Books and Movies in the era of AI

Will AI help writers creating better content, or will it destroy the creative nature of it?

Right before HBS, I worked at a seed-stage start-up that publishes serialized fiction on a mobile platform. There were thousands of writers publishing their stories on the platform. The company was struggling to put which stories on main – the company was struggling to find the formula that makes the great content. Is the key ingredient the length of one episode, the complexity of words, or the theme of the fiction? In what way should the book cover be designed? Convincing the writers to follow such guidance was one other challenge that the company faced. 

This experience led me to think about the following question: 

Will AI-be able to replace the great writers? 

As for now, a long way to go. So far, AIs only can generate content based on the human-written fictions that are fed into the neural network. However, the result has been incoherent, nonsense novels.

One great example is a short film written entirely by an AI in 2016. The director fed hundreds of screenplays into the AI, but the script does not make any sense. Here is a glimpse of the script. 

Man 1: In a future with mass unemployment, young people are forced to sell blood

Woman: You should see the boy and shut up. I was the one who was going to be a hundred years old

Man 1: (Vomits up an eyeball)

Man 2: Well, I have to go to the skull

In shorter-clips, the algorithm has been improved a lot and was able to generate a good-quality advertisement for Lexus in 2018. The clip below is written solely by an AI, based on 15-years worth of luxury ads. 

I also have tried to replace my effort to create this article with the help of a service called AIwriter. The service generates an article if you feed in the title to the AI. As shown in below, it’s a pretty bizarre article that I could not use. (This blog post is not generated by an AI.)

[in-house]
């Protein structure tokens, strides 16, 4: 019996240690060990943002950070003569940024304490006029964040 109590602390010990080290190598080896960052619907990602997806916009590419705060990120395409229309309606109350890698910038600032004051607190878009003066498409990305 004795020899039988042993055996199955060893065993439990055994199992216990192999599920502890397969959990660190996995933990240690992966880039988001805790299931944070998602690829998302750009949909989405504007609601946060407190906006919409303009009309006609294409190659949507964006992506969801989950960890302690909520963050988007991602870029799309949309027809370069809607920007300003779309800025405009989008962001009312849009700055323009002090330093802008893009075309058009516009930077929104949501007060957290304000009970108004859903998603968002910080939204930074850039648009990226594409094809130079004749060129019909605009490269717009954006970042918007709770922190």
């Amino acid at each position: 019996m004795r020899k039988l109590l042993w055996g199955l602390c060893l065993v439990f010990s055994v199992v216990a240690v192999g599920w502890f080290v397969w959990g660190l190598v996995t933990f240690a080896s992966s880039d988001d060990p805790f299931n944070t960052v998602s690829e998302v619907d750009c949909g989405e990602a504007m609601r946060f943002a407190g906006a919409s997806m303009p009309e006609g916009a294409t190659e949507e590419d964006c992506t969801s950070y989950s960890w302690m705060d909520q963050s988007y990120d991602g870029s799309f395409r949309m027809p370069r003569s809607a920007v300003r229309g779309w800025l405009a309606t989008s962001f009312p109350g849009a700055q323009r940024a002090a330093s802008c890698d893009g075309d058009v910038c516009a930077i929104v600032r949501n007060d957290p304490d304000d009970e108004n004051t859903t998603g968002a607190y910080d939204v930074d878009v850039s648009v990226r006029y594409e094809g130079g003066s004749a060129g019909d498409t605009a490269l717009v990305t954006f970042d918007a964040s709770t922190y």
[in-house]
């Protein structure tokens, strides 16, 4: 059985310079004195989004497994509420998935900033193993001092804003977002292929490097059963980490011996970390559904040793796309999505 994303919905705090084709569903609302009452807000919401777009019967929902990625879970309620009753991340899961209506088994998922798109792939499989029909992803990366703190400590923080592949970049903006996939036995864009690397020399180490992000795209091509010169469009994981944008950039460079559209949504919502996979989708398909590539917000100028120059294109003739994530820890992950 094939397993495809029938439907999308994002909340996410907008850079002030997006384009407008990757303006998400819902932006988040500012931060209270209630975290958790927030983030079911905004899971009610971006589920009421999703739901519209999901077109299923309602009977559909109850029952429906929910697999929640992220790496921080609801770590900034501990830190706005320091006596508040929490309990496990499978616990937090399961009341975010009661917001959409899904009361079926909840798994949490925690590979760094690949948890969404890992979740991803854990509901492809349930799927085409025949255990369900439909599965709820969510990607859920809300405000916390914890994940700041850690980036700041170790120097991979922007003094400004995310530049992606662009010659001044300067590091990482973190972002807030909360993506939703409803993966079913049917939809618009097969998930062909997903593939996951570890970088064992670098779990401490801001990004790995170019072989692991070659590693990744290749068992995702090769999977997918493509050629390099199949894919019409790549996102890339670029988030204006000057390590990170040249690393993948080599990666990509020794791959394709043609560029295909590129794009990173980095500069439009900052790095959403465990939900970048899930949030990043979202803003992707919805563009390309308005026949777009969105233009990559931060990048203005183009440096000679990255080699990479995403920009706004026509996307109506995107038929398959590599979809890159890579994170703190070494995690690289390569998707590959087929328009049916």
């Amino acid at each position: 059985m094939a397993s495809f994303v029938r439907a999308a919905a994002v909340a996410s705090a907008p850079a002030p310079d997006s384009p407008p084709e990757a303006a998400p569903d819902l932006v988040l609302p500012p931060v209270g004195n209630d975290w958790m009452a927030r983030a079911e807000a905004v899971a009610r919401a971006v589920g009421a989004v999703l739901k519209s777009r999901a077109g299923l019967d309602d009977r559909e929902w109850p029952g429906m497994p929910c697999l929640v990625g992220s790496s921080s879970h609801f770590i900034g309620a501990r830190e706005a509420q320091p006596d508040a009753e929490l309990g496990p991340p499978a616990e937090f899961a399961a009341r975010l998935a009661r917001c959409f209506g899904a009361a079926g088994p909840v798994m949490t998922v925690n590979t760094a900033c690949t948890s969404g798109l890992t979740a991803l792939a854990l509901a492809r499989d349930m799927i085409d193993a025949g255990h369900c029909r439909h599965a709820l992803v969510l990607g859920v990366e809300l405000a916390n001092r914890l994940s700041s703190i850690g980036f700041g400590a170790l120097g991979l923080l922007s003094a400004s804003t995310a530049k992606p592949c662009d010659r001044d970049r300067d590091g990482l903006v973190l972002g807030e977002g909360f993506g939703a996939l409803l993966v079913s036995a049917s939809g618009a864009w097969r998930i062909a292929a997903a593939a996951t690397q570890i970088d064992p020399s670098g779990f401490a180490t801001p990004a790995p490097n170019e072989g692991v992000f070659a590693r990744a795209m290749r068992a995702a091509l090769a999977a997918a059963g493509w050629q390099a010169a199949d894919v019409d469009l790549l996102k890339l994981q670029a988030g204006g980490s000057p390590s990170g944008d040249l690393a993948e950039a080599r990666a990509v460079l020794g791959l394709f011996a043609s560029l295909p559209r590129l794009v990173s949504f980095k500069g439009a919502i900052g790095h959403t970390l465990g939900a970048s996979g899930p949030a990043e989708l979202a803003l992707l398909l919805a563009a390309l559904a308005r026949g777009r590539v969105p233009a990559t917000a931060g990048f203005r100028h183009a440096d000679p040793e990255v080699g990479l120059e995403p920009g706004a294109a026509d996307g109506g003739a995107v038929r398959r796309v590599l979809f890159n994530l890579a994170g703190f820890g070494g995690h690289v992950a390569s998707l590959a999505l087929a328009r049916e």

Will AI be able to help writers/publishers? 

So instead of focusing on ghost AI writers, Hollywood and big publishers have been investing in AI platforms to generate better content for the audience. 

ScriptBook is one of the services that help writers to assess and predict the performance of the script. If a writer feeds in the scenario, the AI predicts numerous factors, such as the target audience the script would best appeal, the audience satisfaction (i.e., Rotten Tomatoes critics, IMDb ratings), gender equality measures, and the appropriate production budget to reach the max ratings. 



One other service called Merlin also provides in-depth audience analytics for film studios. It assesses movie trailers frame by frame. It clarifies the objects at a particular level (i.e., facial hair, tree, forest). Then, the AI compares the assessment with the other movie trailers and gives the film studios which audience would the trailer attract most. For example, it predicted that Logan would attract the same audience of X-men, John Wick, and Doctor Strange. The result was mostly in line with the actual in-person survey, and surprisingly intuitive in the sense that it predicted non-superhero movie like John Wick


It is obvious that AI could be at least a good companion for writers, giving them data-based feedback and guidelines. 

However, one remaining question is: Is AI killing the creative realm of the content creators? Writing has been considered an art for a long time. There have been many incidents that a scenario/fiction that no one could see it becoming a hit, becomes a world-wide big hit. This unpredictability is one of the things that make people enthusiastic about creating and consuming content. In the world where AI will guide all writers, would all content look the same? Will there be any fresh, eye-opening content? 



[1] ‘It’s a war between technology and a donkey’ – how AI is shaking up Hollywood, The Guardian, 2020,

[2] If a novel was good, would you care if it was created by artificial intelligence?, The Guardian, 2020,

[3] 20th Century Fox is using AI to analyze movie trailers and find out what films audiences will like, The Verge, 2018,



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Student comments on Books and Movies in the era of AI

  1. Haerin, this is such an interesting topic! (I also loved your sense of humor ?)
    I used to think that no matter how sophisticated AI gets, it won’t be able to match human’s creativity, but it seems like AI is getting closer and closer in that realm too.